What do the words furtive and ferret have in common?
They come from the same root – the Latin word fūr (thief).
Furtive comes from the French furtif (stealthy), from the Latin fūrtīvus (stolen), from fūrtum (theft), from fūr (thief) [source].
Ferret (Mustela putorius furo) comes from the Middle English furet / ferret (ferret), from the Anglo-Norman firet / furet (ferret), a diminutive of the Old French fuiron (weasel, ferret), from the Late Latin furo (cat; robber), a diminutive of the Latin fūr (thief) [source].
Alternatively ferret comes from the Latin furittus (little thief) [source].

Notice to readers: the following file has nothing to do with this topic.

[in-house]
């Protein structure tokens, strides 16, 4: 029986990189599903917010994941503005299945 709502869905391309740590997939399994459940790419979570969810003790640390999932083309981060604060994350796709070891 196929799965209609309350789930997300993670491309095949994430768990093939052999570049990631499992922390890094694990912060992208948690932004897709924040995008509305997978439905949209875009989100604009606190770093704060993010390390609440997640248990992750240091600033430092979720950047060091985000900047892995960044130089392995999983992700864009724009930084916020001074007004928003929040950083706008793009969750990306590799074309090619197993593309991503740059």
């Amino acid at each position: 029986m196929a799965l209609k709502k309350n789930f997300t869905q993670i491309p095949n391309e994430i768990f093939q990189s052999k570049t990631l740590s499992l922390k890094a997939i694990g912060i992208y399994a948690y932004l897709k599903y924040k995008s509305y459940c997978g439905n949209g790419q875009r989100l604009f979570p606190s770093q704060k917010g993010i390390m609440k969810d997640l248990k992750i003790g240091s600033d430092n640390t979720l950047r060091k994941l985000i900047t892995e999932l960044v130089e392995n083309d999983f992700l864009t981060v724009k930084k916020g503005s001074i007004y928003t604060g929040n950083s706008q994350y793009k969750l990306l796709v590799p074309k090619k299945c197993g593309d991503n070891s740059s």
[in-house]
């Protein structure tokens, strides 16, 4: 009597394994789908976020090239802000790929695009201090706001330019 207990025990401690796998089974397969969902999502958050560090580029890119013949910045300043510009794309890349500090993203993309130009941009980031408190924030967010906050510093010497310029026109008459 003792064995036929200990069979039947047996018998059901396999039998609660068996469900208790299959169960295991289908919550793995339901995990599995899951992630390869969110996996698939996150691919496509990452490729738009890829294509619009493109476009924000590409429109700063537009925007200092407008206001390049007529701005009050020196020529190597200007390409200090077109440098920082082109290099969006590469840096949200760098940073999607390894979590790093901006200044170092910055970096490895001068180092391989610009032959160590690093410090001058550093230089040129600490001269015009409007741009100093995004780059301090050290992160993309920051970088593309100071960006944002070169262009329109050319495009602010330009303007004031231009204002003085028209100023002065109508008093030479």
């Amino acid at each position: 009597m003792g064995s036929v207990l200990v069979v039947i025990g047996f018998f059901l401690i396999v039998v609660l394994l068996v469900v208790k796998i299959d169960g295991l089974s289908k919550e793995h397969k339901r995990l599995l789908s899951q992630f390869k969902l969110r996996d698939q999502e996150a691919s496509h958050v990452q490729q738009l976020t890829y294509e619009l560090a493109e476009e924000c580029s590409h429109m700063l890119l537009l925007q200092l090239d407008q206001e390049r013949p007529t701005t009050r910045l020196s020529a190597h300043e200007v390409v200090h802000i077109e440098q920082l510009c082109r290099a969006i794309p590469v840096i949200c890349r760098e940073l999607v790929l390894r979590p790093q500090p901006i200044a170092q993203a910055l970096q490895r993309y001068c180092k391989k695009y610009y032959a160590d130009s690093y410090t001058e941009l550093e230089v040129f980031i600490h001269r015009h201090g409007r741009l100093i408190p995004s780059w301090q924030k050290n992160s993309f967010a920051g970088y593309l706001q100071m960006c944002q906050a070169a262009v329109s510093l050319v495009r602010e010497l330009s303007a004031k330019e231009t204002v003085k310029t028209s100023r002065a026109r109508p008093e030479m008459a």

The Latin name of the ferret, mustela putorius furo, means something like “stinking robber weasel” [source].
Fūr comes from the Proto-Italic *fōr (thief), from the Proto-Indo-European *bʰṓr (thief), from *bʰer- (to carry) [source], which also the root of words for child in Germanic languages, such as bairn in Scots, barn in Danish, Faroese, Icelandic, Norwegian and Swedish, and barn/bern in West Frisian [source].